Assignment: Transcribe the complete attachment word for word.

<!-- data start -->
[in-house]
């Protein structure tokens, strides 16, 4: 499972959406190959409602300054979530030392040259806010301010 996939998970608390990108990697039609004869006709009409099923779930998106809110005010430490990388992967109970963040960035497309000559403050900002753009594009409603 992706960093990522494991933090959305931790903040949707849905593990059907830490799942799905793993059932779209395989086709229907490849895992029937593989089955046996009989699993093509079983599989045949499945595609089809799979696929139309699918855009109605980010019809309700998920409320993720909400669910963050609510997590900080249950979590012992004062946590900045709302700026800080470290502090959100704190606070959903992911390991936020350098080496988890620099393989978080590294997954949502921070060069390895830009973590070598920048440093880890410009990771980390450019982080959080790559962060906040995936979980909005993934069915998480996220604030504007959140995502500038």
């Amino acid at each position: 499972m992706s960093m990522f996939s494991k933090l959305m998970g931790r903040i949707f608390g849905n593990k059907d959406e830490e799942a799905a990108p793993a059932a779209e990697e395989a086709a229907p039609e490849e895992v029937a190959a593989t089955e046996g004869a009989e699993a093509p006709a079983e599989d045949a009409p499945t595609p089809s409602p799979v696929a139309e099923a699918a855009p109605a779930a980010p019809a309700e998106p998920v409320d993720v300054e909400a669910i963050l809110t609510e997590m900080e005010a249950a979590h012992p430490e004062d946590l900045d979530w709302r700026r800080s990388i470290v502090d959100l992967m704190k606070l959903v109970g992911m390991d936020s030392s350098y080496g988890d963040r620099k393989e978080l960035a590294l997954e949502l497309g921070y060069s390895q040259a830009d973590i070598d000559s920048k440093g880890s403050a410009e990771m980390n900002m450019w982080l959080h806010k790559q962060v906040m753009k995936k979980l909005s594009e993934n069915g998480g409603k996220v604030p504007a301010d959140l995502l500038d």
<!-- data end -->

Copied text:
[in-house]
């Protein structure tokens, strides 16, 4: 499972959406190959409602300054979530030392040259806010301010 996939998970608390990108990697039609004869006709009409099923779930998106809110005010430490990388992967109970963040960035497309000559403050900002753009594009409603 992706960093990522494991933090959305931790903040949707849905593990059907830490799942799905793993059932779209395989086709229907490849895992029937593989089955046996009989699993093509079983599989045949499945595609089809799979696929139309699918855009109605980010019809309700998920409320993720909400669910963050609510997590900080249950979590012992004062946590900045709302700026800080470290502090959100704190606070959903992911390991936020350098080496988890620099393989978080590294997954949502921070060069390895830009973590070598920048440093880890410009990771980390450019982080959080790559962060906040995936979980909005993934069915998480996220604030504007959140995502500038």
């Amino acid at each position: 499972m992706s960093m990522f996939s494991k933090l959305m998970g931790r903040i949707f608390g849905n593990k059907d959406e830490e799942a799905a990108p793993a059932a779209e990697e395989a086709a229907p039609e490849e895992v029937a190959a593989t089955e046996g004869a009989e699993a093509p006709a079983e599989d045949a009409p499945t595609p089809s409602p799979v696929a139309e099923a699918a855009p109605a779930a980010p019809a309700e998106p998920v409320d993720v300054e909400a669910i963050l809110t609510e997590m900080e005010a249950a979590h012992p430490e004062d946590l900045d979530w709302r700026r800080s990388i470290v502090d959100l992967m704190k606070l959903v109970g992911m390991d936020s030392s350098y080496g988890d963040r620099k393989e978080l960035a590294l997954e949502l497309g921070y060069s390895q040259a830009d973590i070598d000559s920048k440093g880890s403050a410009e990771m980390n900002m450019w982080l959080h806010k790559q962060v906040m753009k995936k979980l909005s594009e993934n069915g998480g409603k996220v604030p504007a301010d959140l995502l500038d």